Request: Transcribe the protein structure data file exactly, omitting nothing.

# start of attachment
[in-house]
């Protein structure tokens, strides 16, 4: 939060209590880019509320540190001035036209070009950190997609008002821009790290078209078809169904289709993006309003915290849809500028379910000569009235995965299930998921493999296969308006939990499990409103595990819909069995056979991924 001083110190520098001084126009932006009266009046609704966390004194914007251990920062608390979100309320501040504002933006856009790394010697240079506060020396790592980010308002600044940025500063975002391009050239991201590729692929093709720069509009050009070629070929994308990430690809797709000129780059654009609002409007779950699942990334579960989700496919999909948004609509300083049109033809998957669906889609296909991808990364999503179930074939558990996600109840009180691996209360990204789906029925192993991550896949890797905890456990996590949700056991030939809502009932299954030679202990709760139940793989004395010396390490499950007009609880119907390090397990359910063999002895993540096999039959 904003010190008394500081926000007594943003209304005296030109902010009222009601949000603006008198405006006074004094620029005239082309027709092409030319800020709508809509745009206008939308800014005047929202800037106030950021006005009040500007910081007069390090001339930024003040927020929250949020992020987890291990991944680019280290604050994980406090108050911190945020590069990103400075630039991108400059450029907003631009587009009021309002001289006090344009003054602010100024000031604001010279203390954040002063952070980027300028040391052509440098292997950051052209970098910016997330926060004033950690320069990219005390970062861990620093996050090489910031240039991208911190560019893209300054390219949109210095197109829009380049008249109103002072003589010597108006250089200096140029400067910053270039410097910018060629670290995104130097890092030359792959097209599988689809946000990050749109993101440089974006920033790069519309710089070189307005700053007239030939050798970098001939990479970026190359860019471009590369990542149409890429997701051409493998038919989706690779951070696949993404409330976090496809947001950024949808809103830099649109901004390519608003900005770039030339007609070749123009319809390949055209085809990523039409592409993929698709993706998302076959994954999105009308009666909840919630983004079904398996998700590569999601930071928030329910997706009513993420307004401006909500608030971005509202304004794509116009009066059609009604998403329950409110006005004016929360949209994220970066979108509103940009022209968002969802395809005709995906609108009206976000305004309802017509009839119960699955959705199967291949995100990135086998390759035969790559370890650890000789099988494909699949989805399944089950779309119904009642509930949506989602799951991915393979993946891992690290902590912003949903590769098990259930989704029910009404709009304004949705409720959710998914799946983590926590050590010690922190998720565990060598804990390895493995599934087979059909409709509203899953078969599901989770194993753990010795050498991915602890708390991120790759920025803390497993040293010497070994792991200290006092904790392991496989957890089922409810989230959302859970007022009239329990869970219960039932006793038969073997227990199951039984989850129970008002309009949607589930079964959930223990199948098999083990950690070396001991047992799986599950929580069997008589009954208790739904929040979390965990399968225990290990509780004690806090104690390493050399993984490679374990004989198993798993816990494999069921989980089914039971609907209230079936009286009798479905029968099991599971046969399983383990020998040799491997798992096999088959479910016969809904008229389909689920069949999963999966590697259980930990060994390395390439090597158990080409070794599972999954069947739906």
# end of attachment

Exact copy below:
[in-house]
């Protein structure tokens, strides 16, 4: 939060209590880019509320540190001035036209070009950190997609008002821009790290078209078809169904289709993006309003915290849809500028379910000569009235995965299930998921493999296969308006939990499990409103595990819909069995056979991924 001083110190520098001084126009932006009266009046609704966390004194914007251990920062608390979100309320501040504002933006856009790394010697240079506060020396790592980010308002600044940025500063975002391009050239991201590729692929093709720069509009050009070629070929994308990430690809797709000129780059654009609002409007779950699942990334579960989700496919999909948004609509300083049109033809998957669906889609296909991808990364999503179930074939558990996600109840009180691996209360990204789906029925192993991550896949890797905890456990996590949700056991030939809502009932299954030679202990709760139940793989004395010396390490499950007009609880119907390090397990359910063999002895993540096999039959 904003010190008394500081926000007594943003209304005296030109902010009222009601949000603006008198405006006074004094620029005239082309027709092409030319800020709508809509745009206008939308800014005047929202800037106030950021006005009040500007910081007069390090001339930024003040927020929250949020992020987890291990991944680019280290604050994980406090108050911190945020590069990103400075630039991108400059450029907003631009587009009021309002001289006090344009003054602010100024000031604001010279203390954040002063952070980027300028040391052509440098292997950051052209970098910016997330926060004033950690320069990219005390970062861990620093996050090489910031240039991208911190560019893209300054390219949109210095197109829009380049008249109103002072003589010597108006250089200096140029400067910053270039410097910018060629670290995104130097890092030359792959097209599988689809946000990050749109993101440089974006920033790069519309710089070189307005700053007239030939050798970098001939990479970026190359860019471009590369990542149409890429997701051409493998038919989706690779951070696949993404409330976090496809947001950024949808809103830099649109901004390519608003900005770039030339007609070749123009319809390949055209085809990523039409592409993929698709993706998302076959994954999105009308009666909840919630983004079904398996998700590569999601930071928030329910997706009513993420307004401006909500608030971005509202304004794509116009009066059609009604998403329950409110006005004016929360949209994220970066979108509103940009022209968002969802395809005709995906609108009206976000305004309802017509009839119960699955959705199967291949995100990135086998390759035969790559370890650890000789099988494909699949989805399944089950779309119904009642509930949506989602799951991915393979993946891992690290902590912003949903590769098990259930989704029910009404709009304004949705409720959710998914799946983590926590050590010690922190998720565990060598804990390895493995599934087979059909409709509203899953078969599901989770194993753990010795050498991915602890708390991120790759920025803390497993040293010497070994792991200290006092904790392991496989957890089922409810989230959302859970007022009239329990869970219960039932006793038969073997227990199951039984989850129970008002309009949607589930079964959930223990199948098999083990950690070396001991047992799986599950929580069997008589009954208790739904929040979390965990399968225990290990509780004690806090104690390493050399993984490679374990004989198993798993816990494999069921989980089914039971609907209230079936009286009798479905029968099991599971046969399983383990020998040799491997798992096999088959479910016969809904008229389909689920069949999963999966590697259980930990060994390395390439090597158990080409070794599972999954069947739906």